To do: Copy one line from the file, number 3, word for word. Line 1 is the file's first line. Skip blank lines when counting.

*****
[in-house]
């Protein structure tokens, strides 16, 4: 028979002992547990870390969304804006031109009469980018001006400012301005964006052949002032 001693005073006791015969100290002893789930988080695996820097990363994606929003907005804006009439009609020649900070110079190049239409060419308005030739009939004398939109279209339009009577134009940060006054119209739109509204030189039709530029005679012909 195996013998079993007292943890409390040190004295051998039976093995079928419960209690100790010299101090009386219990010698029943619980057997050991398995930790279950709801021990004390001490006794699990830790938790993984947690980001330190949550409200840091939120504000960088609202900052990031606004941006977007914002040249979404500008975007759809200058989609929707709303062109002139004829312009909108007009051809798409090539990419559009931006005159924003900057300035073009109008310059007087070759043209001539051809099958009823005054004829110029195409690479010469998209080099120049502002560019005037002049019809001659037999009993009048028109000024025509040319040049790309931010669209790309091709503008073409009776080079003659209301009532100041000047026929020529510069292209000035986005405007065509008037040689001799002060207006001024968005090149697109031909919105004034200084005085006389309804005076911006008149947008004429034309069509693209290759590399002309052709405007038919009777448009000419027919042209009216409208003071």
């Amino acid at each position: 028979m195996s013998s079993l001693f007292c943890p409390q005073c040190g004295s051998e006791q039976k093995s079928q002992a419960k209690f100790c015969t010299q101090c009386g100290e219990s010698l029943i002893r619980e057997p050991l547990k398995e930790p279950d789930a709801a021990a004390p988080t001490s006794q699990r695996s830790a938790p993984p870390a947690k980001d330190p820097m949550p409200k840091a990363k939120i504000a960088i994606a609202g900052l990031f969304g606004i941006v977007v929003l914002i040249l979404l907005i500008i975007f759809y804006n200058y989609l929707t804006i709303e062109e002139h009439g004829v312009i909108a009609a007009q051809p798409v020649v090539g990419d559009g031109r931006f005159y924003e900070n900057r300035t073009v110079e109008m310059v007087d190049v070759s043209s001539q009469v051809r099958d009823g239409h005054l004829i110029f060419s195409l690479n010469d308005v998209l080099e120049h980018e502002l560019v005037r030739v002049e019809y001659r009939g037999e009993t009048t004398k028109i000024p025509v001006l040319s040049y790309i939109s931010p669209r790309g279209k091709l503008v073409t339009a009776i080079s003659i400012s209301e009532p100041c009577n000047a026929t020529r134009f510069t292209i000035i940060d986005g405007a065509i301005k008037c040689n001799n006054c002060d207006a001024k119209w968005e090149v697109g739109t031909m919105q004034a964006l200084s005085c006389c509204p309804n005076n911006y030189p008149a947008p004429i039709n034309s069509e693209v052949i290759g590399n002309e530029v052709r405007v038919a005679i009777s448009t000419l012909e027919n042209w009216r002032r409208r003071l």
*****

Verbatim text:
């Amino acid at each position: 028979m195996s013998s079993l001693f007292c943890p409390q005073c040190g004295s051998e006791q039976k093995s079928q002992a419960k209690f100790c015969t010299q101090c009386g100290e219990s010698l029943i002893r619980e057997p050991l547990k398995e930790p279950d789930a709801a021990a004390p988080t001490s006794q699990r695996s830790a938790p993984p870390a947690k980001d330190p820097m949550p409200k840091a990363k939120i504000a960088i994606a609202g900052l990031f969304g606004i941006v977007v929003l914002i040249l979404l907005i500008i975007f759809y804006n200058y989609l929707t804006i709303e062109e002139h009439g004829v312009i909108a009609a007009q051809p798409v020649v090539g990419d559009g031109r931006f005159y924003e900070n900057r300035t073009v110079e109008m310059v007087d190049v070759s043209s001539q009469v051809r099958d009823g239409h005054l004829i110029f060419s195409l690479n010469d308005v998209l080099e120049h980018e502002l560019v005037r030739v002049e019809y001659r009939g037999e009993t009048t004398k028109i000024p025509v001006l040319s040049y790309i939109s931010p669209r790309g279209k091709l503008v073409t339009a009776i080079s003659i400012s209301e009532p100041c009577n000047a026929t020529r134009f510069t292209i000035i940060d986005g405007a065509i301005k008037c040689n001799n006054c002060d207006a001024k119209w968005e090149v697109g739109t031909m919105q004034a964006l200084s005085c006389c509204p309804n005076n911006y030189p008149a947008p004429i039709n034309s069509e693209v052949i290759g590399n002309e530029v052709r405007v038919a005679i009777s448009t000419l012909e027919n042209w009216r002032r409208r003071l």